Pain after radical prostatectomy can generally be controlled with prescription pain medicines. It can take weeks or months for urinary and sexual function to return to their maximum levels.
After radical prostatectomy, itâs important to see your doctor for all your regular follow-up appointments to make sure your prostate cancer doesnât return.
Facts Every Man Should Know Before Prostate Cancer Surgery
Many men want to know what prostate cancer surgery is like, including what to expect before surgery and what to expect afterwards.
Here are my findings based upon more than 1,000 phone calls to men the day before surgery, almost 700 visits to men the day after surgery and hundreds of calls from men in the weeks following surgery.
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While In The Hospital
It’s important to your recovery to start moving as soon as possible. Most men are out of bed and walking around the unit on the same day as their surgery. Your nurse will assist you until you can manage on your own. When you first get up, raise the head of your bed, take a couple of deep breaths, and allow your body to adjust to the change in position. Dangle your feet over the side of the bed for a few minutes, then slowly stand up. Be careful because getting up too quickly can make you light-headed.
Get out of bed at least three times each day preferably more. This helps prevent lung infections and blood clots. You may be prescribed an injectable blood thinner to further reduce the risk of blood clots. The more time you spend out of bed, the faster you will recover and the faster your bowel function will return to normal. Your nurse will also give you an oral stool softener and mild laxative to prevent constipation.
In addition to walking, you will be encouraged to do two other things that help prevent complications: Use an incentive spirometer , and wear compression stockings while in bed. Both will be provided and the nurses will instruct you on how to use them.
Risks Of Radical Prostatectomy
Radical prostatectomy has a low risk of serious complications. Death or serious disability caused by radical prostatectomy is extremely rare.
Still, complications from unintended nerve damage can happen after radical prostatectomy. They include:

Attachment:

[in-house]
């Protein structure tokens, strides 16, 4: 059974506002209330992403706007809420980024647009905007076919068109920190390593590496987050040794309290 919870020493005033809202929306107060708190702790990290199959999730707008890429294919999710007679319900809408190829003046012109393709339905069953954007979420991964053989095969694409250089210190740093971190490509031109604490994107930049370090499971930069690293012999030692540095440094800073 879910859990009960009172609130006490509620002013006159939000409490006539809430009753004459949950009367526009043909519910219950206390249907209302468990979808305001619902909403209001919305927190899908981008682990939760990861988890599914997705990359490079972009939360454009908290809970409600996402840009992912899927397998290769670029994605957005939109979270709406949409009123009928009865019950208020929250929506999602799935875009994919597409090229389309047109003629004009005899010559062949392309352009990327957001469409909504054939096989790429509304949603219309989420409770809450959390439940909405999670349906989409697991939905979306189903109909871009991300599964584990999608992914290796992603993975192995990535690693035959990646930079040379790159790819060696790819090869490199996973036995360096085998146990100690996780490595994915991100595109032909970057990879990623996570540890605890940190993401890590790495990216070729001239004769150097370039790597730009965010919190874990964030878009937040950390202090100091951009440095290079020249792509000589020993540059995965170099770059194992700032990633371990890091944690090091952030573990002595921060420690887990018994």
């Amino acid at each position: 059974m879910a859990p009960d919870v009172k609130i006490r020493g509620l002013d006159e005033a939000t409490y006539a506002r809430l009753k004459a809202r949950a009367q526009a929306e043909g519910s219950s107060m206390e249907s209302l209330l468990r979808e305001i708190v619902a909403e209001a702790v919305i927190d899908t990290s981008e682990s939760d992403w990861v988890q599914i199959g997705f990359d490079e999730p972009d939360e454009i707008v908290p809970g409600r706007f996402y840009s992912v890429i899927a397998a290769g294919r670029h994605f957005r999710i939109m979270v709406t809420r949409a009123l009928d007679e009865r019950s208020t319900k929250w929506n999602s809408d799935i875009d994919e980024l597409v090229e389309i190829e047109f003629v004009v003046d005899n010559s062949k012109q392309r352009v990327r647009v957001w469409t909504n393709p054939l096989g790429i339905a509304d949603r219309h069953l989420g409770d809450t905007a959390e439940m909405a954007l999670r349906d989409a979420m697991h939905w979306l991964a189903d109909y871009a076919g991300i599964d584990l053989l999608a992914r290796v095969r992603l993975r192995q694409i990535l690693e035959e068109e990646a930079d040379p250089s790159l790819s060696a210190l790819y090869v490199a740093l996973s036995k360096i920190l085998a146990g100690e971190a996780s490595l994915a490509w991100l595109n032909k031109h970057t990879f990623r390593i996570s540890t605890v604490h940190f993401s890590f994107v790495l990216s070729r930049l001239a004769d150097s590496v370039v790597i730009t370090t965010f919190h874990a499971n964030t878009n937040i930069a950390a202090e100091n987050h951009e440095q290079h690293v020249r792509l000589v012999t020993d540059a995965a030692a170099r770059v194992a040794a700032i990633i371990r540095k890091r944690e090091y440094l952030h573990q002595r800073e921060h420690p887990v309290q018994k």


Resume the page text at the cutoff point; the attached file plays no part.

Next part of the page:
Urinary incontinence. This means trouble controlling your urine, leaking, or dribbling. If you have incontinence, talk to your doctor about treatments that can help.
Erectile dysfunction . Problems with erections are common after prostatectomy. Still, most men are able to have sex after prostatectomy while using medicines for ED , an external pump, or injectable medications. The younger you are, the higher the chance that youâll be able to get erections after surgery.
Most doctors think you can help yourself regain your ability to get erections if you try to get one as soon as possible once your body has had time to heal â often several weeks after your surgery. This is called âpenile rehabilitation.â Talk to your doctor before you try it.
Much of the skill involved in radical prostatectomy centers on sparing these nerves during the operation. A man undergoing radical prostatectomy by a surgeon at an advanced prostate cancer center has a better chance of keeping their sexual and urinary function.
Other complications of radical prostatectomy include:
- Bleeding after the operation
- Narrowing of the urethra, blocking urine flow
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What Happens When My Urinary Catheter Is Taken Out
The day your catheter is taken out is a big step forward in your recovery. Taking out your catheter will only take a couple of seconds and is not painful. You may feel a slight tug or a pulling feeling as it comes out, but it does not hurt. You will probably feel very relieved to no longer have your catheter.
When your catheter is removed, you will probably leak or pass urine when you dont want to. This is called incontinence. Remember to bring an incontinence pad, like Depends, with you to the doctors office or clinic. Being unable to control your urine after your catheter is taken out is normal. This should get better over time. There are also exercises, called Kegel Exercises, which you can do to make the muscles that control your urine flow stronger. For more information, please see the IMPACT booklet, Kegel Exercises for Men. Your doctor or health care team can also give your information on how to do these exercises.